Here are some of the healthy items to start your shopping list:
- Whole raw (unpasteurized) almonds, coffee, green or black tea, raw cacao, dry red wine (small amounts).
- Meat (pork, beef), whole eggs, tomato, onion, broccoli, spinach, blueberries, citrus peel (cumquats, small citrus), and fat such as extra-virgin olive and coconut oils.
To be clear, this includes natural fats from healthy animals, including butter and heavy cream; however, omega-6 oils, peanut, soy, safflower, canola, and others, should be avoided.
Of course, there are other natural foods that are also healthy to eat. Natural fats are particularly important for the brain, which, if fed right, potentially can be the slowest-aging feature of the body. The brain is 60+ percent fat, and we don’t want to force bad fats into it — garbage in, garbage out. So, add EPA-DHA from fish oil to the shopping list.
It’s best to focus on the healthier foods you enjoy most. Unfortunately, many people’s tastebuds are not acclimated to natural foods due to a history of eating unnatural products, even moderate amounts of sugar and refined carbohydrates. Once junk foods are eliminated, you’ll begin to recognize and enjoy the taste of natural food again.
The keto factor
With only natural healthy foods to consume, one would ask what kind of diet that would be?
It’s not a diet in the popular sense of the term, but how our earliest ancestors ate: higher fat, moderate protein, low carbohydrate. At least until a few thousand years ago, when the natural food revolt, i.e., the agricultural revolution, led to earth’s first junk foods.
One could say that, today, to reduce excess oxidative stress, we must revolt against junk food, the most popular cuisine on earth. For many people this also means a reduction in calories consumed but this does not mean starving ourselves or fasting.
As carbohydrate intake is reduced to very low levels, the body produces more ketone bodies and enters a state of nutritional ketosis. This can quickly lead to profound healthy metabolic changes, including hormonal benefits. In short, ketosis comes with the benefits of caloric restriction, but without the malnutrition and metabolic slowdown associated with low-calorie diets, and is another reason it has such a significant impact on aging. Ketones can also improve mitochondrial size and function, while providing us with more energy, and, because of their antioxidant action, also help control oxidative stress.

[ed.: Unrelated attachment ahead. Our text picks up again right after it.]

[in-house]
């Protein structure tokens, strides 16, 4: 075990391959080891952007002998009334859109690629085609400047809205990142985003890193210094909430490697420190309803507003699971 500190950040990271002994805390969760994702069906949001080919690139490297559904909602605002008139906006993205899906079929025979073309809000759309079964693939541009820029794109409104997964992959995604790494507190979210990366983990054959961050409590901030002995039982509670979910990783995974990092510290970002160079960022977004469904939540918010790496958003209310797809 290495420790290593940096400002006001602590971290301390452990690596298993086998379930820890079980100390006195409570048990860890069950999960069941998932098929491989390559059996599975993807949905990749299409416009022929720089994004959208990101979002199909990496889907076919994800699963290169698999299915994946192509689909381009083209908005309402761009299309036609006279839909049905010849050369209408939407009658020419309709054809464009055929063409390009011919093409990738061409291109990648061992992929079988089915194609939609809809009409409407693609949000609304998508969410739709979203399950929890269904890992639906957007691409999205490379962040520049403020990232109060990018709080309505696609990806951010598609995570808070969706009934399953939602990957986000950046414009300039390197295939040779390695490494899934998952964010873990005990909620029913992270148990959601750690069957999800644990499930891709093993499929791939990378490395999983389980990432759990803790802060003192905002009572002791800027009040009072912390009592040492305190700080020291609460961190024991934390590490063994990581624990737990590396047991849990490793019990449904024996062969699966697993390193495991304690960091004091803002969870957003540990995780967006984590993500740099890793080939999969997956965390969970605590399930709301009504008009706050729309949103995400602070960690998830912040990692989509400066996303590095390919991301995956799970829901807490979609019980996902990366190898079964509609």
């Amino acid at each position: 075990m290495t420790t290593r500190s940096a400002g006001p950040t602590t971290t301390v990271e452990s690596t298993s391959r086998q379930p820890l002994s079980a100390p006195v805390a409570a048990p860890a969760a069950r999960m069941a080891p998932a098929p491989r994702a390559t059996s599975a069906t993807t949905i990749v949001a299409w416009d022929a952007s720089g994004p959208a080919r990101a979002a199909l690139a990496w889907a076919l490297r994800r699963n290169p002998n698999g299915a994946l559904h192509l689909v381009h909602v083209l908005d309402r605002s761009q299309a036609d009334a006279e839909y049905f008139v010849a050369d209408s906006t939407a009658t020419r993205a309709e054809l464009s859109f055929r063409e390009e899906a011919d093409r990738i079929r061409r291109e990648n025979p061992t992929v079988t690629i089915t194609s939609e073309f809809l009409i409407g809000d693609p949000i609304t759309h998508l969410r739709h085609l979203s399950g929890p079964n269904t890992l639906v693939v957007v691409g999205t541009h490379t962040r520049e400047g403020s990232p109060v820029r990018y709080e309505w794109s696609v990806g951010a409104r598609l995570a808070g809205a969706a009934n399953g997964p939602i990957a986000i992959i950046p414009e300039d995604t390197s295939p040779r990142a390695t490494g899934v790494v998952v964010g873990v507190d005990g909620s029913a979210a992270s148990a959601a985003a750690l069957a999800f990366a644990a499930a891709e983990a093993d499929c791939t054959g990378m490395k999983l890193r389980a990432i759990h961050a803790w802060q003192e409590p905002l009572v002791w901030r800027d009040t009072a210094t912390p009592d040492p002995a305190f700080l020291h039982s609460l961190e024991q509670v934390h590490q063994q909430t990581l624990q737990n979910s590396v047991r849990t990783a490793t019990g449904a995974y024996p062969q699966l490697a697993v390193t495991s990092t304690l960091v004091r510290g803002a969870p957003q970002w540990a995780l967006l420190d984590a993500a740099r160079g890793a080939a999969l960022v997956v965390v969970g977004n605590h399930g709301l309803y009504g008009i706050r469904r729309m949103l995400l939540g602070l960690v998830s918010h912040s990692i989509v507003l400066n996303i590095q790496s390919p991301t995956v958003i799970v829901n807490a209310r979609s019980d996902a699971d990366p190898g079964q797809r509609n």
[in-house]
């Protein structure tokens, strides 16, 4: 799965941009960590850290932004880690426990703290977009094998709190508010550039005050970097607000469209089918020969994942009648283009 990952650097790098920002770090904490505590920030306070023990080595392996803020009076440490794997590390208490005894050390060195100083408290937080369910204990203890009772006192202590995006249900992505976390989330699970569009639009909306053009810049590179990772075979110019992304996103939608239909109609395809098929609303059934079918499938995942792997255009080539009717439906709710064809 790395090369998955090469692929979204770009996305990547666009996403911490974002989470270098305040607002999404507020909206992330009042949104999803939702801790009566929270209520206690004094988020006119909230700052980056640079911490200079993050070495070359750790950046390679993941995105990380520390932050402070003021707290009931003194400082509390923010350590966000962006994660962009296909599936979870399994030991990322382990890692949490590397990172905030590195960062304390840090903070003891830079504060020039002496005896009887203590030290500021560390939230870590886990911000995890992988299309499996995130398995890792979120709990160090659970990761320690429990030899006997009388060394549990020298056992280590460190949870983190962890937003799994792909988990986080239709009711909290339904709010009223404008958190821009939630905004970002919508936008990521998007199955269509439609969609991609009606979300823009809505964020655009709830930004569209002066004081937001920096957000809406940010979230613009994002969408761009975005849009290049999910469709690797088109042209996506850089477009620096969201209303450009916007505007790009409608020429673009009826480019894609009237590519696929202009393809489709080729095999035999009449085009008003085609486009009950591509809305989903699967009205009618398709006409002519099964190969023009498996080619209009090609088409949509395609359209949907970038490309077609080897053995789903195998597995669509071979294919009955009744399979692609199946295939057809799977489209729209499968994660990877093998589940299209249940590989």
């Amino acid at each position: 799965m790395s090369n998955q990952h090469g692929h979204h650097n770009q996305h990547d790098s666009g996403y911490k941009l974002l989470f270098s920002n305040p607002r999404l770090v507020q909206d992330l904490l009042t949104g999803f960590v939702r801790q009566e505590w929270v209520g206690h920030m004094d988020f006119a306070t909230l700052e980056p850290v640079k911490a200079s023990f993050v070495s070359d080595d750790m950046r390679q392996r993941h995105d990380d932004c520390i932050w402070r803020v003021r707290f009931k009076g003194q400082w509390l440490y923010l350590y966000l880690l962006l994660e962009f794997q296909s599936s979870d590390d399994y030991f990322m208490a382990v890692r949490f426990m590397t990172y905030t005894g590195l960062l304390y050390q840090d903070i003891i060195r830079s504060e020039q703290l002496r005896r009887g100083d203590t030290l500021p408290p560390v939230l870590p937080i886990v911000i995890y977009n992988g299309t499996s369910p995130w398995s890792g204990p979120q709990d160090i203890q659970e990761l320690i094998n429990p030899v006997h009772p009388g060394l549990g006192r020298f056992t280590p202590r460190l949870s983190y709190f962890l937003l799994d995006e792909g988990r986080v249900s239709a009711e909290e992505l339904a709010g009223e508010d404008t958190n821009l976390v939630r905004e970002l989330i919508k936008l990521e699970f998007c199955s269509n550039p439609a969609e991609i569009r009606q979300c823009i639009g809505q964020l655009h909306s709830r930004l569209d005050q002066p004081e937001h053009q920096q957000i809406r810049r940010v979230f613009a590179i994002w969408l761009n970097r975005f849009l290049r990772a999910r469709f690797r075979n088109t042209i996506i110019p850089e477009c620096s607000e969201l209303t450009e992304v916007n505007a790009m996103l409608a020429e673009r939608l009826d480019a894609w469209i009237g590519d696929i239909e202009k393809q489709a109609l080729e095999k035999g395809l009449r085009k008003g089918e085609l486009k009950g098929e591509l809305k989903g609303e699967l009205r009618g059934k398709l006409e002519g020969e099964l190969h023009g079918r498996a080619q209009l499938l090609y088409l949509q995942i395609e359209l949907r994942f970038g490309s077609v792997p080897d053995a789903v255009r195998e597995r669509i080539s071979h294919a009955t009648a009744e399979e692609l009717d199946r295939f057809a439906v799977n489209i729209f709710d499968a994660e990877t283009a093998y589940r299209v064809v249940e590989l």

So add unrefined coconut oil to the shopping list — as a healthy natural fat, when consumed without sugar and other refined carbohydrates, it can give ketone production a bit of a kick.
While healthy foods significantly moderate aging, exercise helps too. However, refined carbs reduce fat-burning — so despite burning calories during a workout, if we eat poorly we burn much less fat calories, plus lose an opportunity to reduce body fat stores.
Exercise that is particularly compatible with aging can play a role as well.
While aging typically impairs fitness through reduced muscle mass and function, insulin resistance, hormone imbalance, and energy deficits, healthy exercise can help counter these effects.
First, easy, aerobic workouts can increase fat-burning, improve immune function, reduce systemic stress, and provide other benefits. However, high-intensity training can increase oxidative stress, reduce fat-burning and immunity, and require much longer periods of rest and recovery. Competitive athletes can still perform well as proper aerobic training can significantly increase one’s running or cycling pace, for example, at the same heart rate. Once a high level of aerobic fitness is developed, high-intensity training can safely be employed.
Average aging is not acceptable to those who demand a longer, higher quality of life. We want to go beyond that. While traditional food and exercise recommendations clearly promote unkind aging changes, we can counter these with a truly healthy lifestyle.
Miller VJ, et al. Nutritional Ketosis and Mitohormesis: Potential Implications for Mitochondrial Function and Human Health. J Nutr Metab. 2018. doi.org/10.1155/2018/5157645.